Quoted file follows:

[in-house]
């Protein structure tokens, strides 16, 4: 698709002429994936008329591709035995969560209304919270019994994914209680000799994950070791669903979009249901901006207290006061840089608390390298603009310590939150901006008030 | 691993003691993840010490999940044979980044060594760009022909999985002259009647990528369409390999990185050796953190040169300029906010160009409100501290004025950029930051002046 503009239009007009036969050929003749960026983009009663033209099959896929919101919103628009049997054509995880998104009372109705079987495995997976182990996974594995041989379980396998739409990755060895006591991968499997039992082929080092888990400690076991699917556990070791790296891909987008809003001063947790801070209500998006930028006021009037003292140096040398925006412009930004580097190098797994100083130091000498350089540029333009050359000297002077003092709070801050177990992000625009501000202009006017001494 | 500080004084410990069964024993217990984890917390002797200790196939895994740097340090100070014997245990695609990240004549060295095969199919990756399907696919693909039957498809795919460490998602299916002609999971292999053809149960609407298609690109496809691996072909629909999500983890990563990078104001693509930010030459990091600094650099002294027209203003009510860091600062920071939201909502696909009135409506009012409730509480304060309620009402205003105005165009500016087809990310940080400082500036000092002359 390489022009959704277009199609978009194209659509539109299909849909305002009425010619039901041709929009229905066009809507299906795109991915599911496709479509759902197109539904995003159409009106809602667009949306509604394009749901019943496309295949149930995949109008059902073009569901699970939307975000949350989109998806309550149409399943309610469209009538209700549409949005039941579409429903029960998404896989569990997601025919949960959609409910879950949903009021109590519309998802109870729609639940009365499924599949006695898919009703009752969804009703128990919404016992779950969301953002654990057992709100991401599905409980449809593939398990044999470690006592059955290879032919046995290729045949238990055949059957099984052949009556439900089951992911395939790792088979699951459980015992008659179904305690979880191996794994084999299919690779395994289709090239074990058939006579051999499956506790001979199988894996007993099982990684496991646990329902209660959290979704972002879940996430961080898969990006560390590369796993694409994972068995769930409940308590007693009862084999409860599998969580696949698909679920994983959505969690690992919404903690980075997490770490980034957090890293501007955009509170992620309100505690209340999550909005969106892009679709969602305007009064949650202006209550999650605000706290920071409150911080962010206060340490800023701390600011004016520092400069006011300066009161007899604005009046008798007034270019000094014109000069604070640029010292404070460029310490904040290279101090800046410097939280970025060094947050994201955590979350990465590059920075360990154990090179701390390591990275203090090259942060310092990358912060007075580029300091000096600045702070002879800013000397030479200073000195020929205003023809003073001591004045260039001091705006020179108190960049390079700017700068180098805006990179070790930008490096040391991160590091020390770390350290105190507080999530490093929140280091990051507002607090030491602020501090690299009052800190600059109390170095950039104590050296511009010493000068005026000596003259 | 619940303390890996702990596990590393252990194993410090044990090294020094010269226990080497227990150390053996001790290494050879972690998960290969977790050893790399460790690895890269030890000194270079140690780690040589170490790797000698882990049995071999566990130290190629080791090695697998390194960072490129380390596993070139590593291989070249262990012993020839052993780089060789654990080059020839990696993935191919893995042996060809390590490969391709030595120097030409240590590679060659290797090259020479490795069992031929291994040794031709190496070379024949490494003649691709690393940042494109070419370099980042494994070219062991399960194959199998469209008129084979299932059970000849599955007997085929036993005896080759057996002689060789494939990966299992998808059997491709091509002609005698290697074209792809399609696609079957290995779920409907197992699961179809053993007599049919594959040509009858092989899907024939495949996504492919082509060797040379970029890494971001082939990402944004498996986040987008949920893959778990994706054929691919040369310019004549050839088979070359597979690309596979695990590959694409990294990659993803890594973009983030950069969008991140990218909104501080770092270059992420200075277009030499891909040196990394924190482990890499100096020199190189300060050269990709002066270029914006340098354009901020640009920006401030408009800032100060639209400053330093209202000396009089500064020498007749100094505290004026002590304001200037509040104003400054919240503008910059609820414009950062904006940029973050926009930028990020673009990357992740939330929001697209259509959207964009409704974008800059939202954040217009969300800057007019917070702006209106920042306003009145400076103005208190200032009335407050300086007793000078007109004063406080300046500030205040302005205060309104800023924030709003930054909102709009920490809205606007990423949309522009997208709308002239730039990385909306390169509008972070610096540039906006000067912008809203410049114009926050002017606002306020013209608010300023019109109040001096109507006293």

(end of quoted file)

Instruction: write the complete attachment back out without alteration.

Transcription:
[in-house]
């Protein structure tokens, strides 16, 4: 698709002429994936008329591709035995969560209304919270019994994914209680000799994950070791669903979009249901901006207290006061840089608390390298603009310590939150901006008030 | 691993003691993840010490999940044979980044060594760009022909999985002259009647990528369409390999990185050796953190040169300029906010160009409100501290004025950029930051002046 503009239009007009036969050929003749960026983009009663033209099959896929919101919103628009049997054509995880998104009372109705079987495995997976182990996974594995041989379980396998739409990755060895006591991968499997039992082929080092888990400690076991699917556990070791790296891909987008809003001063947790801070209500998006930028006021009037003292140096040398925006412009930004580097190098797994100083130091000498350089540029333009050359000297002077003092709070801050177990992000625009501000202009006017001494 | 500080004084410990069964024993217990984890917390002797200790196939895994740097340090100070014997245990695609990240004549060295095969199919990756399907696919693909039957498809795919460490998602299916002609999971292999053809149960609407298609690109496809691996072909629909999500983890990563990078104001693509930010030459990091600094650099002294027209203003009510860091600062920071939201909502696909009135409506009012409730509480304060309620009402205003105005165009500016087809990310940080400082500036000092002359 390489022009959704277009199609978009194209659509539109299909849909305002009425010619039901041709929009229905066009809507299906795109991915599911496709479509759902197109539904995003159409009106809602667009949306509604394009749901019943496309295949149930995949109008059902073009569901699970939307975000949350989109998806309550149409399943309610469209009538209700549409949005039941579409429903029960998404896989569990997601025919949960959609409910879950949903009021109590519309998802109870729609639940009365499924599949006695898919009703009752969804009703128990919404016992779950969301953002654990057992709100991401599905409980449809593939398990044999470690006592059955290879032919046995290729045949238990055949059957099984052949009556439900089951992911395939790792088979699951459980015992008659179904305690979880191996794994084999299919690779395994289709090239074990058939006579051999499956506790001979199988894996007993099982990684496991646990329902209660959290979704972002879940996430961080898969990006560390590369796993694409994972068995769930409940308590007693009862084999409860599998969580696949698909679920994983959505969690690992919404903690980075997490770490980034957090890293501007955009509170992620309100505690209340999550909005969106892009679709969602305007009064949650202006209550999650605000706290920071409150911080962010206060340490800023701390600011004016520092400069006011300066009161007899604005009046008798007034270019000094014109000069604070640029010292404070460029310490904040290279101090800046410097939280970025060094947050994201955590979350990465590059920075360990154990090179701390390591990275203090090259942060310092990358912060007075580029300091000096600045702070002879800013000397030479200073000195020929205003023809003073001591004045260039001091705006020179108190960049390079700017700068180098805006990179070790930008490096040391991160590091020390770390350290105190507080999530490093929140280091990051507002607090030491602020501090690299009052800190600059109390170095950039104590050296511009010493000068005026000596003259 | 619940303390890996702990596990590393252990194993410090044990090294020094010269226990080497227990150390053996001790290494050879972690998960290969977790050893790399460790690895890269030890000194270079140690780690040589170490790797000698882990049995071999566990130290190629080791090695697998390194960072490129380390596993070139590593291989070249262990012993020839052993780089060789654990080059020839990696993935191919893995042996060809390590490969391709030595120097030409240590590679060659290797090259020479490795069992031929291994040794031709190496070379024949490494003649691709690393940042494109070419370099980042494994070219062991399960194959199998469209008129084979299932059970000849599955007997085929036993005896080759057996002689060789494939990966299992998808059997491709091509002609005698290697074209792809399609696609079957290995779920409907197992699961179809053993007599049919594959040509009858092989899907024939495949996504492919082509060797040379970029890494971001082939990402944004498996986040987008949920893959778990994706054929691919040369310019004549050839088979070359597979690309596979695990590959694409990294990659993803890594973009983030950069969008991140990218909104501080770092270059992420200075277009030499891909040196990394924190482990890499100096020199190189300060050269990709002066270029914006340098354009901020640009920006401030408009800032100060639209400053330093209202000396009089500064020498007749100094505290004026002590304001200037509040104003400054919240503008910059609820414009950062904006940029973050926009930028990020673009990357992740939330929001697209259509959207964009409704974008800059939202954040217009969300800057007019917070702006209106920042306003009145400076103005208190200032009335407050300086007793000078007109004063406080300046500030205040302005205060309104800023924030709003930054909102709009920490809205606007990423949309522009997208709308002239730039990385909306390169509008972070610096540039906006000067912008809203410049114009926050002017606002306020013209608010300023019109109040001096109507006293």